Thursday, May 3, 2007

War - a desecration of a precious resource - Man

I am reprinting Ludy Ongkeko's piece which appeared in THE PHILIPPINE NEWS. Tony.


‘Will you give this to my Daddy?’

Ludy Ongkeko, Apr 25, 2007

Some two weeks ago, one of the well-known national weekly publications called the world’s attention to what it dubbed, “Voices from the Front.” The notes came from America’s warriors addressed to their families which the same publication entitled: “In Their Own Words.”

I cannot begin to describe how I felt as I read portions of missives coming from “those voices of the fallen.” I had to stop. Tears welled. When I continued shortly after, I found myself on the receiving end of “Will you give this to my Daddy?” a first-person piece forwarded to me by a friend of old.

I do not have the vaguest idea who the author is. Considering its impact on those who likewise received it, because it is so apropos, it is my belief that it should be shared with PN readers. Here it is: (The account does not bear the writer’s identity; however unknown that is, I would like to add my congratulations for something so aptly written at this time.)

“Last week, I was in Atlanta, Georgia attending a conference. While I was at the airport, waiting to return home I heard several people behind me beginning to clap and cheer. I immediately turned around and witnessed one of the greatest acts of patriotism I have ever seen. Moving through the terminal was a group of soldiers in their “camos,” as they began heading to their gate. Everybody (well almost everybody) was abruptly on their feet with their hands waving and cheering. When I saw the soldiers (probably 30-40 of them) being applauded and cheered for, it hit me. I’m not alone! I’m not the only red-blooded American, who still loves this country, and who supports our troops and their families. Of course I immediately stopped and began clapping for these young unsung heroes, who are putting their lives on the line every day for us, so we can go to school, work, church and home without fear of reprisal. Just when I thought I could not be more proud of my country or of our service men and women, a young girl, no more than 6 or 7 years old, ran up to one of the male soldiers. He knelt down and said, “Hi.”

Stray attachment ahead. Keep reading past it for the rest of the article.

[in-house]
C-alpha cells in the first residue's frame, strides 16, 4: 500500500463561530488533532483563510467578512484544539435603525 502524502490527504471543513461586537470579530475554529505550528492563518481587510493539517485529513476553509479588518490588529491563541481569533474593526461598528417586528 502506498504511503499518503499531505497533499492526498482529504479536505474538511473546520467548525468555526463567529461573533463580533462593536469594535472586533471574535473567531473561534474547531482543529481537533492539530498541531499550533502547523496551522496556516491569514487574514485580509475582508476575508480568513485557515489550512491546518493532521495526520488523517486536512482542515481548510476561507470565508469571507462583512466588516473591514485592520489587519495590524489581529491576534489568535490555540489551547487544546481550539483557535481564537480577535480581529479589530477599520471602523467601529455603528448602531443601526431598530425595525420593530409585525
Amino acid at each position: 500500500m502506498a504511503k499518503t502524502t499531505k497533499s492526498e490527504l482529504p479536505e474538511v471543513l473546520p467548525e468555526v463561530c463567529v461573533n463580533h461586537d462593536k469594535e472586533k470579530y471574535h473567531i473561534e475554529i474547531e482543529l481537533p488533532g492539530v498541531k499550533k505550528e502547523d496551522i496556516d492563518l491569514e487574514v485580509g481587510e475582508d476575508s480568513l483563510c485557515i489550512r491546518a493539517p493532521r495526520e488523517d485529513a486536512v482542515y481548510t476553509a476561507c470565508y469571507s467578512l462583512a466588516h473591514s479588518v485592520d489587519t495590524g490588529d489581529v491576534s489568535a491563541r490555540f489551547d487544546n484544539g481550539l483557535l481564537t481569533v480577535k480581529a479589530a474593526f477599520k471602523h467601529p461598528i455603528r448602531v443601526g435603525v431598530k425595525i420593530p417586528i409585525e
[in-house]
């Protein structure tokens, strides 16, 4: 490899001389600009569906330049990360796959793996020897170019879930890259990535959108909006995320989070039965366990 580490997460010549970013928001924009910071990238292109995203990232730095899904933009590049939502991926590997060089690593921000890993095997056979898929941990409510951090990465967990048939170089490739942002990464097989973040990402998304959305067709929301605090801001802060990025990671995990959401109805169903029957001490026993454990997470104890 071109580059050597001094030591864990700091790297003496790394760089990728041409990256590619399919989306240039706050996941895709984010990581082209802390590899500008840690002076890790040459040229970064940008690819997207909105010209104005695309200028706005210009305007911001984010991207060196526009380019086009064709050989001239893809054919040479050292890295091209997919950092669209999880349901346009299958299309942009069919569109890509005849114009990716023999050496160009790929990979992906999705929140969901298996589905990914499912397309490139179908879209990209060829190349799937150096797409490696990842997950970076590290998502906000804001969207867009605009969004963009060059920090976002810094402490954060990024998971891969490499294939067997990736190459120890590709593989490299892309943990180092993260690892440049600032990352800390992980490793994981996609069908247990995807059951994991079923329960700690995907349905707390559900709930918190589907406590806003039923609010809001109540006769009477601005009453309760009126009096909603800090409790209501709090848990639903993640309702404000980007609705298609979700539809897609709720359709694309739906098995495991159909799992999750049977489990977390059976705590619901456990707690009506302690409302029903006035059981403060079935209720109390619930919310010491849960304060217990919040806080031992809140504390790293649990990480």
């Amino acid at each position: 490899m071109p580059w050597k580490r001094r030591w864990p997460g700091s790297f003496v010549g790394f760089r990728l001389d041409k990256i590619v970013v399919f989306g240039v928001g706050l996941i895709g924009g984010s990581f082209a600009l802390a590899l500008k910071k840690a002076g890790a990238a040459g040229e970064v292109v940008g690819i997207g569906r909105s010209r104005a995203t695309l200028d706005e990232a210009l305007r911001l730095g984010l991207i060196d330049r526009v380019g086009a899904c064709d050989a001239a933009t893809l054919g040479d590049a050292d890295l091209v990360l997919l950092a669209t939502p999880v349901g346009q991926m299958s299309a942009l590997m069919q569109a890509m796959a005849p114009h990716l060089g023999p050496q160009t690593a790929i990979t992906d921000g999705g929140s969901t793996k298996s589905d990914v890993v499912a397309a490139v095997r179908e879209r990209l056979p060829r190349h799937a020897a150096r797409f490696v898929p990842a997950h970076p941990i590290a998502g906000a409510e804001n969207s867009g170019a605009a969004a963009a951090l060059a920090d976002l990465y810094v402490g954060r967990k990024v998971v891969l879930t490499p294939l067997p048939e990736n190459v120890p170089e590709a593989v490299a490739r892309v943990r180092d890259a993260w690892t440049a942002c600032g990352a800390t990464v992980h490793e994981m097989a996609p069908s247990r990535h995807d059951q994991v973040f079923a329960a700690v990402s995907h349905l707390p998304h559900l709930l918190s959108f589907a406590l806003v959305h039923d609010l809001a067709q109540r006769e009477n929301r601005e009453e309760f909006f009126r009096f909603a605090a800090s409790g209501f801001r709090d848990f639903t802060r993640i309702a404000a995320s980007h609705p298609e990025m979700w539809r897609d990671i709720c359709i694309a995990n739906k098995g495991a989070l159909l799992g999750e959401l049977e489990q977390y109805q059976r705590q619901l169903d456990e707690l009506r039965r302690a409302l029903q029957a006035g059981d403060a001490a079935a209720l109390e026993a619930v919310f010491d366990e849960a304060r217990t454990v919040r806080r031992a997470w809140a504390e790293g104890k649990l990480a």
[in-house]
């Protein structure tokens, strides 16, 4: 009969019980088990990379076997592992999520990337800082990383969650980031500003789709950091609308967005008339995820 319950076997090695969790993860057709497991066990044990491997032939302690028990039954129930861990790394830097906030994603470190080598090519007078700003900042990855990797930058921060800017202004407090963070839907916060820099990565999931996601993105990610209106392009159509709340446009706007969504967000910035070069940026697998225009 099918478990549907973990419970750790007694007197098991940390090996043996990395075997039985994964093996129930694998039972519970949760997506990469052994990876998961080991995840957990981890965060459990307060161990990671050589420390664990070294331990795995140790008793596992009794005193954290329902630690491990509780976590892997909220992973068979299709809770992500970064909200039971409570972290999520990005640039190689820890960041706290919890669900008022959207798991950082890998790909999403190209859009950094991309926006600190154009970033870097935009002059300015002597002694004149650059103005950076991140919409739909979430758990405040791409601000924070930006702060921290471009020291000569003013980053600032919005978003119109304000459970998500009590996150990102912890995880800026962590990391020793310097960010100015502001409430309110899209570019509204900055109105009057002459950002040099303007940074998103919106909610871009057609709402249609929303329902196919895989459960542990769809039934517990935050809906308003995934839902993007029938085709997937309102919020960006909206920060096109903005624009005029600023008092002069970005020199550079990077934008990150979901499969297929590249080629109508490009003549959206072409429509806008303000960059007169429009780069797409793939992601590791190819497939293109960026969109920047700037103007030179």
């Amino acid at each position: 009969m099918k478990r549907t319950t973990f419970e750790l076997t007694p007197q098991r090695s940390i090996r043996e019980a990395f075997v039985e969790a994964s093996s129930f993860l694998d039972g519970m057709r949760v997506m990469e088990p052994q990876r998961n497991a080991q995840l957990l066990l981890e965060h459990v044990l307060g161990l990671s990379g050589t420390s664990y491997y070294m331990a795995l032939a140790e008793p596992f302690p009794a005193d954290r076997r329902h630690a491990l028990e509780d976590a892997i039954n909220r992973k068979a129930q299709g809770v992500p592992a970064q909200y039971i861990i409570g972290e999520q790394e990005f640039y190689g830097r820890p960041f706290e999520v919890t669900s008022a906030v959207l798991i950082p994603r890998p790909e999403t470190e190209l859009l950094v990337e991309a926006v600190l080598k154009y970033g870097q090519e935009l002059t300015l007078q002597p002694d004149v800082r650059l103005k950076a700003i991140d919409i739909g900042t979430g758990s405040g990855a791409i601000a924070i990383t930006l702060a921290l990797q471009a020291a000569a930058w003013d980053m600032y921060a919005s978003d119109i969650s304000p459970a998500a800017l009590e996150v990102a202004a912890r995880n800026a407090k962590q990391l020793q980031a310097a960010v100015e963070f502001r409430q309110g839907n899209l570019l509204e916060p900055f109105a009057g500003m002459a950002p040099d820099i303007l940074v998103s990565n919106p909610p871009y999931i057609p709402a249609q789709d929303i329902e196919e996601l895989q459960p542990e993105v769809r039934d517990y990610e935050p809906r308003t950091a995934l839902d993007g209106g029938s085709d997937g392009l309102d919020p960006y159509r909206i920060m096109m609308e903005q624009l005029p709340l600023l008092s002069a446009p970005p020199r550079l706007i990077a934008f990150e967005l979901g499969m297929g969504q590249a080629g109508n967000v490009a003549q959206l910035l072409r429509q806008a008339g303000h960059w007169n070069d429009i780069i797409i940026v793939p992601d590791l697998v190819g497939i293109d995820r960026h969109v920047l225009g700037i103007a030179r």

The little girl then asked him if he would give something to her Daddy for her. The young soldier (he couldn’t be any older than maybe 22 himself) said he would try and what did she want to give him to give to her daddy? Then suddenly the little girl grabbed the neck of this soldier, gave him the biggest hug she could muster and then kissed him on the cheek.

The mother of the little girl, who said her daughter’s name was Courtney, told the young soldier that her husband was a marine and had been in Iraq for 11 months now. As the Mom was explaining how much her daughter Courtney missed her father, the young soldier’s eyes began to tear up.

When this temporarily single Mom was done explaining the situation, all of a sudden the soldiers huddled together for a brief second. One of the servicemen then pulled out a military looking walkie-talkie. They started playing with the device and talking back and forth on it. After about 10-15 seconds of this, the young soldier walked back over to Courtney, bent down and said this to her, “I spoke with your Daddy, and he told me to give this to you.”

He then hugged this little girl that he had just met and gave her a kiss on the cheek, he finished by saying, “Your Daddy told me to tell you that he loves you more than anything and he is coming home soon.” The Mom at this point was crying almost uncontrollably, and when the young soldier got on his feet, he saluted Courtney and her Mom. I was standing no more than six feet away from where this entire event unfolded. As the soldiers began to leave heading towards their gate, people resumed their applause.

As I stood there applauding and looked around, there were no dry eyes, including my own. The young soldier in a last act of selflessness turned around and blew a kiss to Courtney with a tear rolling down his cheek.”

The message from the author of the remarkable incident concluded, “We need to remember all of our soldiers and their families every day; and thank God for them, and their sacrifices. At the end of the day, it is good being an American.

The first thing a soldier says when asked, “What can we do to make things better for you?” No hesitation from him/her. “We need your support and your prayers” is the reply.

Therefore the American people should continue to pray for the military wherever its units are. We can be proud in stating what we’ve been told over and over again, “We live in the land of the free, only because of the brave:”


Post a Comment

Subscribe to Post Comments [Atom]

Links to this post:

Create a Link

<< Home